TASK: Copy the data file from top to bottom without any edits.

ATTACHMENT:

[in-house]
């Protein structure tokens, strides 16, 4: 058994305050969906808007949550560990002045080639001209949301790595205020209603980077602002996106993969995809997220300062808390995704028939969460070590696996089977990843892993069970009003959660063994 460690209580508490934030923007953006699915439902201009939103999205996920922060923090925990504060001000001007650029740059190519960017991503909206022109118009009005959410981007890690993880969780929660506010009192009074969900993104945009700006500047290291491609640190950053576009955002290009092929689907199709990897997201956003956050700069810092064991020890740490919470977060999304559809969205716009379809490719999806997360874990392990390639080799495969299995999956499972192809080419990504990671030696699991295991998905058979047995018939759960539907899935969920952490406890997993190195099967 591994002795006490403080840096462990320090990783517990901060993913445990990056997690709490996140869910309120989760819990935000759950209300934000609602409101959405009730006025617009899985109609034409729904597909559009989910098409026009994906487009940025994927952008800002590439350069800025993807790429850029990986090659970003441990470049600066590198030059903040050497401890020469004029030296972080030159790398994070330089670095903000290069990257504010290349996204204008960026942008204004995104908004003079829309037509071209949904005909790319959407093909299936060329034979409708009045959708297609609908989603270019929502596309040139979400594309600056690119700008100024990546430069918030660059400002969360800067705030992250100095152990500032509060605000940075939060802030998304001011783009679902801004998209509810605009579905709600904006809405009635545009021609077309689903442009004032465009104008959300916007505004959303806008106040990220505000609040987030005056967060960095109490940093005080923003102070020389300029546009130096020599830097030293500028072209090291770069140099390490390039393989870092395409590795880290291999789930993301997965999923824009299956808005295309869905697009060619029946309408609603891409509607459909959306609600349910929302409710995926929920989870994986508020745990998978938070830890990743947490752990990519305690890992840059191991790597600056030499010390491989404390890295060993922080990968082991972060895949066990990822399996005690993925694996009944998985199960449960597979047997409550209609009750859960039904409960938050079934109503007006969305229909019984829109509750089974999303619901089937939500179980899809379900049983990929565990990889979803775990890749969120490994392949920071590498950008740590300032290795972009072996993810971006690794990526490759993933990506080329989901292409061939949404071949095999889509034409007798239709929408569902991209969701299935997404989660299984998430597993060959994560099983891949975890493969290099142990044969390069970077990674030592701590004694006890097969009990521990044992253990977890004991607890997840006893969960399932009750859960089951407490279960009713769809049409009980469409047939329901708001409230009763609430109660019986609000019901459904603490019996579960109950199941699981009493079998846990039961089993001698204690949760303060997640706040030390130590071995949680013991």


[in-house]
């Protein structure tokens, strides 16, 4: 058994305050969906808007949550560990002045080639001209949301790595205020209603980077602002996106993969995809997220300062808390995704028939969460070590696996089977990843892993069970009003959660063994 460690209580508490934030923007953006699915439902201009939103999205996920922060923090925990504060001000001007650029740059190519960017991503909206022109118009009005959410981007890690993880969780929660506010009192009074969900993104945009700006500047290291491609640190950053576009955002290009092929689907199709990897997201956003956050700069810092064991020890740490919470977060999304559809969205716009379809490719999806997360874990392990390639080799495969299995999956499972192809080419990504990671030696699991295991998905058979047995018939759960539907899935969920952490406890997993190195099967 591994002795006490403080840096462990320090990783517990901060993913445990990056997690709490996140869910309120989760819990935000759950209300934000609602409101959405009730006025617009899985109609034409729904597909559009989910098409026009994906487009940025994927952008800002590439350069800025993807790429850029990986090659970003441990470049600066590198030059903040050497401890020469004029030296972080030159790398994070330089670095903000290069990257504010290349996204204008960026942008204004995104908004003079829309037509071209949904005909790319959407093909299936060329034979409708009045959708297609609908989603270019929502596309040139979400594309600056690119700008100024990546430069918030660059400002969360800067705030992250100095152990500032509060605000940075939060802030998304001011783009679902801004998209509810605009579905709600904006809405009635545009021609077309689903442009004032465009104008959300916007505004959303806008106040990220505000609040987030005056967060960095109490940093005080923003102070020389300029546009130096020599830097030293500028072209090291770069140099390490390039393989870092395409590795880290291999789930993301997965999923824009299956808005295309869905697009060619029946309408609603891409509607459909959306609600349910929302409710995926929920989870994986508020745990998978938070830890990743947490752990990519305690890992840059191991790597600056030499010390491989404390890295060993922080990968082991972060895949066990990822399996005690993925694996009944998985199960449960597979047997409550209609009750859960039904409960938050079934109503007006969305229909019984829109509750089974999303619901089937939500179980899809379900049983990929565990990889979803775990890749969120490994392949920071590498950008740590300032290795972009072996993810971006690794990526490759993933990506080329989901292409061939949404071949095999889509034409007798239709929408569902991209969701299935997404989660299984998430597993060959994560099983891949975890493969290099142990044969390069970077990674030592701590004694006890097969009990521990044992253990977890004991607890997840006893969960399932009750859960089951407490279960009713769809049409009980469409047939329901708001409230009763609430109660019986609000019901459904603490019996579960109950199941699981009493079998846990039961089993001698204690949760303060997640706040030390130590071995949680013991």